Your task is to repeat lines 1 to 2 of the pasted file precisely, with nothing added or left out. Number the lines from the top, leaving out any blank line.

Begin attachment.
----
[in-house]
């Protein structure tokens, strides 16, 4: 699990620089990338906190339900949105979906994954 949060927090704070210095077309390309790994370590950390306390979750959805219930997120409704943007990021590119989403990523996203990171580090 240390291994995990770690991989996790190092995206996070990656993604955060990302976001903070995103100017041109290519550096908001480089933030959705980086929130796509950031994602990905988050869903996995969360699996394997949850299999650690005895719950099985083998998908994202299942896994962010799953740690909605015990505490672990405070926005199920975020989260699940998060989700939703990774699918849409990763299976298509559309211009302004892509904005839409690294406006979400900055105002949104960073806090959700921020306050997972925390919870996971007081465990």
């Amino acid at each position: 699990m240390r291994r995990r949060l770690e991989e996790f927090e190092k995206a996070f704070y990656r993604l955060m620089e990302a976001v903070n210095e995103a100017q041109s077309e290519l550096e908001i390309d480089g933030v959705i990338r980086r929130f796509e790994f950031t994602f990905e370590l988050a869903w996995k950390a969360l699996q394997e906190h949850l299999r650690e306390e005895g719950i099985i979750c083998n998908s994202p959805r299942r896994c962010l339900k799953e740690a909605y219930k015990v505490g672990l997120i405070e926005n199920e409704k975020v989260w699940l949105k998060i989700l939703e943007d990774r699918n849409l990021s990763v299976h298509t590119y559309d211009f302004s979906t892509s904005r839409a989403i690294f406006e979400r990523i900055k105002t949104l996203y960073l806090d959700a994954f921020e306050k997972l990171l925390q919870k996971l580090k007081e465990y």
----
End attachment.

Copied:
[in-house]
């Protein structure tokens, strides 16, 4: 699990620089990338906190339900949105979906994954 949060927090704070210095077309390309790994370590950390306390979750959805219930997120409704943007990021590119989403990523996203990171580090 240390291994995990770690991989996790190092995206996070990656993604955060990302976001903070995103100017041109290519550096908001480089933030959705980086929130796509950031994602990905988050869903996995969360699996394997949850299999650690005895719950099985083998998908994202299942896994962010799953740690909605015990505490672990405070926005199920975020989260699940998060989700939703990774699918849409990763299976298509559309211009302004892509904005839409690294406006979400900055105002949104960073806090959700921020306050997972925390919870996971007081465990």